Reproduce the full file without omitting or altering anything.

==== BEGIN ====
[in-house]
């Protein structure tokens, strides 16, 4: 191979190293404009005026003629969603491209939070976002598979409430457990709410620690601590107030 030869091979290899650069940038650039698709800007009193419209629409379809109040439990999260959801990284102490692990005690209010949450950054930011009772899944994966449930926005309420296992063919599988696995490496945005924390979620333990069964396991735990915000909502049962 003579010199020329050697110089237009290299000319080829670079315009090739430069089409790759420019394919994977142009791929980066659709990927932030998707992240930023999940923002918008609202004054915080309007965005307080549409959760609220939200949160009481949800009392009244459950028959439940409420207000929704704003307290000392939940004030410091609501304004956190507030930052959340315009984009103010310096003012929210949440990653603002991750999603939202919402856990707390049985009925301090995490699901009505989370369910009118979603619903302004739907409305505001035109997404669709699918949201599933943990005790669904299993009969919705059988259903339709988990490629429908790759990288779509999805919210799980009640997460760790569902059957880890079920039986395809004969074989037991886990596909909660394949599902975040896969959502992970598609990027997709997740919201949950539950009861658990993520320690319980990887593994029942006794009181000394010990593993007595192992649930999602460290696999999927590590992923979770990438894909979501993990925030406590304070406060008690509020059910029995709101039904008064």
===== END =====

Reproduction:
[in-house]
């Protein structure tokens, strides 16, 4: 191979190293404009005026003629969603491209939070976002598979409430457990709410620690601590107030 030869091979290899650069940038650039698709800007009193419209629409379809109040439990999260959801990284102490692990005690209010949450950054930011009772899944994966449930926005309420296992063919599988696995490496945005924390979620333990069964396991735990915000909502049962 003579010199020329050697110089237009290299000319080829670079315009090739430069089409790759420019394919994977142009791929980066659709990927932030998707992240930023999940923002918008609202004054915080309007965005307080549409959760609220939200949160009481949800009392009244459950028959439940409420207000929704704003307290000392939940004030410091609501304004956190507030930052959340315009984009103010310096003012929210949440990653603002991750999603939202919402856990707390049985009925301090995490699901009505989370369910009118979603619903302004739907409305505001035109997404669709699918949201599933943990005790669904299993009969919705059988259903339709988990490629429908790759990288779509999805919210799980009640997460760790569902059957880890079920039986395809004969074989037991886990596909909660394949599902975040896969959502992970598609990027997709997740919201949950539950009861658990993520320690319980990887593994029942006794009181000394010990593993007595192992649930999602460290696999999927590590992923979770990438894909979501993990925030406590304070406060008690509020059910029995709101039904008064």